http://www.adultchildren.org/lit/Laundry_List.php

Also you can search for local meetings on that website. Finding support is hard I know, sometimes a therapist can help us think of things. I'm sorry you're alone, I hope things change for you. I'd been isolated for many years, but things got so bad I went to an ACA meeting out of desperation and met people there. That's also how I found a therapist, someone who went to the meetings said they found a therapist for $25 a session so I thought I'd try it. I'm so glad I did. My family never even considered getting me help for my problems so I never considered it myself. My life could have been so much better if I had help earlier, but I'm just glad I'm finally doing it. I've changed so much these last few years due to getting help. And now things are accelerating even more with the IFS and EMDR therapy.
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  #30  
Old 18-01-2018, 04:15 PM
wanchain wanchain is offline
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Quote:
Originally Posted by Seawolf
I get support from my therapist, from https://www.reddit.com/r/cptsd and I found a couple of supportive friends at Adult Children of Alcoholics (ACA) meetings. It's for children of alcoholics or dysfunctional families. One of the traits they talk about that results from our upbringing is an overdeveloped sense of responsibility. Here's a link that lists 14 traits people with similar childhoods seems to have:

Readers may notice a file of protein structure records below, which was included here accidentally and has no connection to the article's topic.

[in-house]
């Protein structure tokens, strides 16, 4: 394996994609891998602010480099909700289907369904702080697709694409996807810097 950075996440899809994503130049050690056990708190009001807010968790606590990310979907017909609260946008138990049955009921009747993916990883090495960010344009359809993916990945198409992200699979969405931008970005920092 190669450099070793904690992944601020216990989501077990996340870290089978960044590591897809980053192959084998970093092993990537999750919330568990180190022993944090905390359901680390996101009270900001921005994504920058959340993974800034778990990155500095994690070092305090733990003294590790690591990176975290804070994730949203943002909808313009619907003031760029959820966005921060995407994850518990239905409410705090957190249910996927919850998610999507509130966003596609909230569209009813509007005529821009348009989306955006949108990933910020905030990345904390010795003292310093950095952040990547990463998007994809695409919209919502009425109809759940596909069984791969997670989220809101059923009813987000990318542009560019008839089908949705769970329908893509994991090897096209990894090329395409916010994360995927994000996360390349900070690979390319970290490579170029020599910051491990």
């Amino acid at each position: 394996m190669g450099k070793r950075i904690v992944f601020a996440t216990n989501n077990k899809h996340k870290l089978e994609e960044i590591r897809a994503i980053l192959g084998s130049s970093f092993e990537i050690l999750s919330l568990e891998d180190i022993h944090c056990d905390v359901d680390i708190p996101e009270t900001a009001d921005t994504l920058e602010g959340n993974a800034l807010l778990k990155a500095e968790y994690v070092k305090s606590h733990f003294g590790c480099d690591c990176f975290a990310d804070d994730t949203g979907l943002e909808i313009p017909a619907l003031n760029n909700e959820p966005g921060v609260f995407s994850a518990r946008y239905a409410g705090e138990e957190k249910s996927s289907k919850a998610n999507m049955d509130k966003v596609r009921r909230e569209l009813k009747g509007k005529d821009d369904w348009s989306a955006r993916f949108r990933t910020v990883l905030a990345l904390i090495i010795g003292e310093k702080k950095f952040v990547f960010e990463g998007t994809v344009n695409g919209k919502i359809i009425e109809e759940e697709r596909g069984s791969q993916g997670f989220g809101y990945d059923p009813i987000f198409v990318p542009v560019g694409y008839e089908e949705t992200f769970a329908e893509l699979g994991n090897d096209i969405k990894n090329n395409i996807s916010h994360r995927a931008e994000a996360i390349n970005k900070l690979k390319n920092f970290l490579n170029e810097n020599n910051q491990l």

http://www.adultchildren.org/lit/Laundry_List.php

Also you can search for local meetings on that website. Finding support is hard I know, sometimes a therapist can help us think of things. I'm sorry you're alone, I hope things change for you. I'd been isolated for many years, but things got so bad I went to an ACA meeting out of desperation and met people there. That's also how I found a therapist, someone who went to the meetings said they found a therapist for $25 a session so I thought I'd try it. I'm so glad I did. My family never even considered getting me help for my problems so I never considered it myself. My life could have been so much better if I had help earlier, but I'm just glad I'm finally doing it. I've changed so much these last few years due to getting help. And now things are accelerating even more with the IFS and EMDR therapy.

Thanks very much for sharing the links. I will explore the support group more!

I have more than half the list of traits, although nowadays the intensity of my traits has reduced significantly.

Hmm ... sounds like your family did not have the capacity to help you. I don't think my parents have the capacity too, but for me, I have to hide my problems from them, because they expect me to be perfect, to live up to their expectations, so if I don't, my father will get mad at me and blame me for not being good enough. When I was sick, I had to hide it from him, because he would get mad at me for being sick. So at my weakest point, not only did I not get the help that I needed, I got pushed even lower. What I had was not a life ...

Wanchain